XLA (Accelerated Linear Algebra) is a domain-specific compiler for linear algebra that can accelerate TensorFlow models with potentially no source code changes.
The results are improvements in speed and memory usage: most internal benchmarks run ~1.15x faster after XLA is enabled. The dataset below is evaluated on a single NVidia V100 GPU:
When a TensorFlow program is run, all of the operations are executed individually by the TensorFlow executor. Each TensorFlow operation has a precompiled GPU kernel implementation that the executor dispatches to.
XLA provides an alternative mode of running models: it compiles the TensorFlow graph into a sequence of computation kernels generated specifically for the given model. Because these kernels are unique to the model, they can exploit model-specific information for optimization. For example, let's look at an optimization XLA does in the context of a simple TensorFlow computation:
def model_fn(x, y, z): return tf.reduce_sum(x + y * z)
Run without XLA, the graph launches three kernels: one for the multiplication,
one for the addition and one for the reduction. However, XLA can optimize the
graph so that it computes the result in a single kernel launch. It does this by
"fusing" the addition, multiplication and reduction into a single GPU kernel.
Moreover, this fused operation does not write out the intermediate values
x+y*z to memory; instead it "streams" the results of
these intermediate computations directly to their users while keeping them
entirely in GPU registers. Fusion is XLA's single most important optimization.
Memory bandwidth is typically the scarcest resource on hardware accelerators, so
removing memory operations is one of the best ways to improve performance.
Enable XLA for TensorFlow models
A simplest way to start using XLA in TensorFlow models is to enable
auto-clustering, which automatically finds clusters (connected subgraphs)
within the TensorFlow graph which can be compiled and executed using XLA.
Auto-clustering on GPU can be enabled by either modifying the
$ TF_XLA_FLAGS=--tf_xla_auto_jit=2 path/to/your/tf/program
Or by setting a configuration value within the program:
import tensorflow as tf tf.config.optimizer.set_jit(True) # ... the rest of your program ...
Auto-clustering is currently optimized for GPU workloads, but it can also be
enabled on CPU by additionally using the flag
$ TF_XLA_FLAGS="--tf_xla_auto_jit=2 --tf_xla_cpu_global_jit" path/to/your/program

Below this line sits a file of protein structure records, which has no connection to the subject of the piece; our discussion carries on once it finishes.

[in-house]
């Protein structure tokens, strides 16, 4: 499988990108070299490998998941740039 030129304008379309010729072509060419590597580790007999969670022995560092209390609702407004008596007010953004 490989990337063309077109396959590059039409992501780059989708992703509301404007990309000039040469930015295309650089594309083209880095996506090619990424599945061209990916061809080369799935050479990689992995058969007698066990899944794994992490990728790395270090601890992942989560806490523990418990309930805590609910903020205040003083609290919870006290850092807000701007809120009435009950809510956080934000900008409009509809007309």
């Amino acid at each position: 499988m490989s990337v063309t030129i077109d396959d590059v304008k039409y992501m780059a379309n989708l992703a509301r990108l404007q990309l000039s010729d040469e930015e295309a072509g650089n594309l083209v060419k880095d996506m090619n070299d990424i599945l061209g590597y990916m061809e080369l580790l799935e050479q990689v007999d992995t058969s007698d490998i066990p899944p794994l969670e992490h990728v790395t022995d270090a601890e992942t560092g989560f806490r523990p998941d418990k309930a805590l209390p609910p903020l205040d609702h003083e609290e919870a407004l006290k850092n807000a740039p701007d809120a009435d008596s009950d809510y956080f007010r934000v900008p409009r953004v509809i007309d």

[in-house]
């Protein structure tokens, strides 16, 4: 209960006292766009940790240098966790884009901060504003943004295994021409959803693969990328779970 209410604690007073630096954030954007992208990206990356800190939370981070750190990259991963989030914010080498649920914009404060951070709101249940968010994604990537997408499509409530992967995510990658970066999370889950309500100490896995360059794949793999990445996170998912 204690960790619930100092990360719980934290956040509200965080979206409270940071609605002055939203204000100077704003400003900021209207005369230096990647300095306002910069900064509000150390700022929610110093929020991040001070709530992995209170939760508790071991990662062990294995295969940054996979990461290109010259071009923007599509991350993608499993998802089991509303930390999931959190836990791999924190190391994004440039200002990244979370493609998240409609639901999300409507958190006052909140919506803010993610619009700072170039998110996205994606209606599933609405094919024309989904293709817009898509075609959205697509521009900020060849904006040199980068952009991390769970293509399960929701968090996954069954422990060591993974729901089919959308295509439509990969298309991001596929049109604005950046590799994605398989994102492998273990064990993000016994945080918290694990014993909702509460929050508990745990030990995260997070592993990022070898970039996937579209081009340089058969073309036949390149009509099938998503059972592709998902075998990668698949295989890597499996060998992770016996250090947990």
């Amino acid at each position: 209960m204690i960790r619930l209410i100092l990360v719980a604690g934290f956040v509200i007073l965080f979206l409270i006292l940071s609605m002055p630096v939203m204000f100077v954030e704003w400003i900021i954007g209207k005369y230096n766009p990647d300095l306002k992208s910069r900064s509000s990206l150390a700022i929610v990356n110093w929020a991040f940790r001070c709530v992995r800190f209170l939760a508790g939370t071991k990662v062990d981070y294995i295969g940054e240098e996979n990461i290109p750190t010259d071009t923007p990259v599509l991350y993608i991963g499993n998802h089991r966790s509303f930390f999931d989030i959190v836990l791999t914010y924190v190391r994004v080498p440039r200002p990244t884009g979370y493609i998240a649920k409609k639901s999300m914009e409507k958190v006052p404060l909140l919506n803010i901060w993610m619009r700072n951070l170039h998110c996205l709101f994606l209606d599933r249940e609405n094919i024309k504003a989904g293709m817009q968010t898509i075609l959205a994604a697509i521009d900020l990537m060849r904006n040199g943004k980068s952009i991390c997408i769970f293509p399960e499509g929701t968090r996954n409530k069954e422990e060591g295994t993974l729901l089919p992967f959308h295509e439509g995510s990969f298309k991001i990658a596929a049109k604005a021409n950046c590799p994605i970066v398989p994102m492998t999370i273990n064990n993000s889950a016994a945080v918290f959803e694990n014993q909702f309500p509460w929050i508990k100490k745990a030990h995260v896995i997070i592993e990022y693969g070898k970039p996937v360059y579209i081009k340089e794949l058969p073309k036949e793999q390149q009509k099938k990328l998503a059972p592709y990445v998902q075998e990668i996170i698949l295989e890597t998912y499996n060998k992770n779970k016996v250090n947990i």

For a detailed usage example, see the auto-clustering tutorial colab.
Explicit compilation API offers a more fine-grained control for choosing which functions should be compiled with XLA. However, it requires restructuring source code, as not all TensorFlow operations can be represented in XLA. That is, using explicit compilation on API on functions which can not be represented in XLA results in an exception.
Optimizing sections of the program using
tf.function is a
standard approach for
of TF2 programs. You can enable compilation with XLA by setting the
experimental_compile argument of
If you are using TF1, you can use the
xla.compile API for explicit compilation
using XLA. See the tutorial colab for usage
AOT (Ahead-of-time) compilation for CPU with
You can also use a standalone
which converts TensorFlow graph into executable code (for CPU only).
Inspect compiled programs
XLA provides introspection facilities which let you inspect the generated
programs. To dump the generated programs, use the environment variable
$ XLA_FLAGS="--dump_hlo_as_text --xla_dump_to=/tmp/generated" TF_XLA_FLAGS="--tf_xla_auto_jit=2" my/tensorflow/program
After the dumping is performed, you can find the following files in
module_XXXX.*_optimizations.txtGenerated XLA programs, one per each compiled cluster. Attaching those when submitting XLA bug reports is extremely helpful!
module_XXXX.ptxGenerated PTX files.
You can also dump the graph visualizing the embedding of XLA clusters inside of the TensorFlow graph with:
$ TF_DUMP_GRAPH_PREFIX=/tmp/generated TF_XLA_FLAGS="--tf_xla_clustering_debug"
Auto-clustering is supported on NVIDIA GPUs, and ahead-of-time compilation is supported on x86-64 CPUs. Auto-clustering support on multi-GPU environments and on a CPU is experimental.
Generating great bug reports
A bug report is much easier to reproduce if it includes dumps for the generated XLA programs and the used auto-clustering embedding. To generate them for a TensorFlow program running with auto-clustering, launch:
$ TF_DUMP_GRAPH_PREFIX=/tmp/generated \ TF_XLA_FLAGS="--tf_xla_clustering_debug --tf_xla_auto_jit=2" \ XLA_FLAGS="--xla_dump_hlo_as_text --xla_dump_to=/tmp/generated" \ my/tensorflow/program"
When filing bugs, attach the contents of the
If possible, try to isolate
a bug to a single XLA program by using the
and iteratively running it on generated programs.
Apart from TensorFlow, XLA programs can be generated by:
- JAX: Composable transformations of Python+NumPy programs
- Julia: The Julia language for scientific computing
- PyTorch: PyTorch framework